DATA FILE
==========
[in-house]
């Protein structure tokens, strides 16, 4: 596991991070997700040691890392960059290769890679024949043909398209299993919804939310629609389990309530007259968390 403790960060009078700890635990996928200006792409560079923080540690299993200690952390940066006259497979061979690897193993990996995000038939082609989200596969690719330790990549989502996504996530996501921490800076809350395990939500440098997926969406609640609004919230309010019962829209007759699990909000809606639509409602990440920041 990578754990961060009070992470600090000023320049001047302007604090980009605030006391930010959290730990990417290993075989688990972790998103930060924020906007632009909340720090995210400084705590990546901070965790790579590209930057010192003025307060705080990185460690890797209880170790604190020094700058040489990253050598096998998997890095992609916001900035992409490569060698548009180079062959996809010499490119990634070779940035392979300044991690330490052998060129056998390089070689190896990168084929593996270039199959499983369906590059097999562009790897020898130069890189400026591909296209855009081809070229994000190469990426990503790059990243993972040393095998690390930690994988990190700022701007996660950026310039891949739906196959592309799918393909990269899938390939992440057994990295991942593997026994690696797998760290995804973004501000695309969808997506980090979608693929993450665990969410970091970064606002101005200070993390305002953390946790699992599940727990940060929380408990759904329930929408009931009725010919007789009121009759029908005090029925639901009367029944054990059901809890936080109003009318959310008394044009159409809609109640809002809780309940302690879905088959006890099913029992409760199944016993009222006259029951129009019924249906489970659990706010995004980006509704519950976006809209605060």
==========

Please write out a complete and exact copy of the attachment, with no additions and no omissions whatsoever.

[in-house]
């Protein structure tokens, strides 16, 4: 596991991070997700040691890392960059290769890679024949043909398209299993919804939310629609389990309530007259968390 403790960060009078700890635990996928200006792409560079923080540690299993200690952390940066006259497979061979690897193993990996995000038939082609989200596969690719330790990549989502996504996530996501921490800076809350395990939500440098997926969406609640609004919230309010019962829209007759699990909000809606639509409602990440920041 990578754990961060009070992470600090000023320049001047302007604090980009605030006391930010959290730990990417290993075989688990972790998103930060924020906007632009909340720090995210400084705590990546901070965790790579590209930057010192003025307060705080990185460690890797209880170790604190020094700058040489990253050598096998998997890095992609916001900035992409490569060698548009180079062959996809010499490119990634070779940035392979300044991690330490052998060129056998390089070689190896990168084929593996270039199959499983369906590059097999562009790897020898130069890189400026591909296209855009081809070229994000190469990426990503790059990243993972040393095998690390930690994988990190700022701007996660950026310039891949739906196959592309799918393909990269899938390939992440057994990295991942593997026994690696797998760290995804973004501000695309969808997506980090979608693929993450665990969410970091970064606002101005200070993390305002953390946790699992599940727990940060929380408990759904329930929408009931009725010919007789009121009759029908005090029925639901009367029944054990059901809890936080109003009318959310008394044009159409809609109640809002809780309940302690879905088959006890099913029992409760199944016993009222006259029951129009019924249906489970659990706010995004980006509704519950976006809209605060």